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SP0135 From Small to Large Animal Models of Oa: Relevance to Clinical Practice
  1. S. Mastbergen
  1. Rheumatology & Clinical Immunology, University Medical Center Utrecht, Utrecht, Netherlands

Abstract

Osteoarthritis (OA) is a heterogeneous condition in which various symptoms culminate via different pathways in a common clinically characteristic pathology. The disease involves not only cartilage but the whole joint, including subchondral bone, synovial tissue, menisci (in the case of the knee), the capsule, ligaments, and muscles. OA slowly progresses and increases in prevalence and severity with age. To understand the complex inter-relationship between the different disease mechanisms, joint tissues, and body systems, studying OA in animal models is necessary. Numerous animal models of OA have been developed in lots of different species, including horses, sheep, dogs, rats, and mice. Several factors should be taken into account when choosing a specific model. This presentation addresses several of these aspects and describes the generally accepted smaller and larger animal models of OA and their translation to clinic practice.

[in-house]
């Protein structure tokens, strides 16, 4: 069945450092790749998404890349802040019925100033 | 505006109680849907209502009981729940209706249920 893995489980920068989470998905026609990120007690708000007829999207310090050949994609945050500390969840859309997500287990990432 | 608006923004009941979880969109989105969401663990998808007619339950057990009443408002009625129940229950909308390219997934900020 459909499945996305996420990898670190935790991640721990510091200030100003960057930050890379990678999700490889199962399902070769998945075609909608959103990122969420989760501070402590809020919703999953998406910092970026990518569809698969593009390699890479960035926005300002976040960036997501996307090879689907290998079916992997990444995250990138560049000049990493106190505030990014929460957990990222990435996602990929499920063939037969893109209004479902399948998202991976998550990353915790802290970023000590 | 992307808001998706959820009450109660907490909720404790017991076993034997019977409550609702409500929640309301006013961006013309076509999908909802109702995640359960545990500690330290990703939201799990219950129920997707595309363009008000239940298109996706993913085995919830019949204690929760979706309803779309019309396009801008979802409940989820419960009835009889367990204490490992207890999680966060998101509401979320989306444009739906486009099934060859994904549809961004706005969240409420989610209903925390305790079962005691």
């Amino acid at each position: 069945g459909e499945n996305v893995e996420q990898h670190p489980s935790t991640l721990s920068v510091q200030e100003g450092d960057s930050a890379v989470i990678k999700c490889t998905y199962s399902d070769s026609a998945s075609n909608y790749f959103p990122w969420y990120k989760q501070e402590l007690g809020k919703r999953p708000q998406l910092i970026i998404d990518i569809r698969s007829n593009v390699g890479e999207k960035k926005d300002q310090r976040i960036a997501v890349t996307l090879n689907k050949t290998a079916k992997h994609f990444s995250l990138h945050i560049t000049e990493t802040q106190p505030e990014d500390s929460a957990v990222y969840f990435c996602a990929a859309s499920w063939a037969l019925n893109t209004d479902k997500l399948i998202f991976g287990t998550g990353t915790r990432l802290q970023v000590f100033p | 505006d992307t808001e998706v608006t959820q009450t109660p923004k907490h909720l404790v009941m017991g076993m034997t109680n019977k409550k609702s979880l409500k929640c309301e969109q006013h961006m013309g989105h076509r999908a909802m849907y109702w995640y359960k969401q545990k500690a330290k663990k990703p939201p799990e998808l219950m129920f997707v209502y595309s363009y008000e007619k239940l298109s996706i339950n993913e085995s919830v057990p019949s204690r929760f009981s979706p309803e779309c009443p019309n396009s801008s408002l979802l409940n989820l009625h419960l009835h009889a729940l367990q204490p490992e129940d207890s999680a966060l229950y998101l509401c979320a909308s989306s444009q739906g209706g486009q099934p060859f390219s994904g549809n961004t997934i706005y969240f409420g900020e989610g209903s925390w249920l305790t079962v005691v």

Disclosure of Interest None declared

DOI 10.1136/annrheumdis-2014-eular.6195

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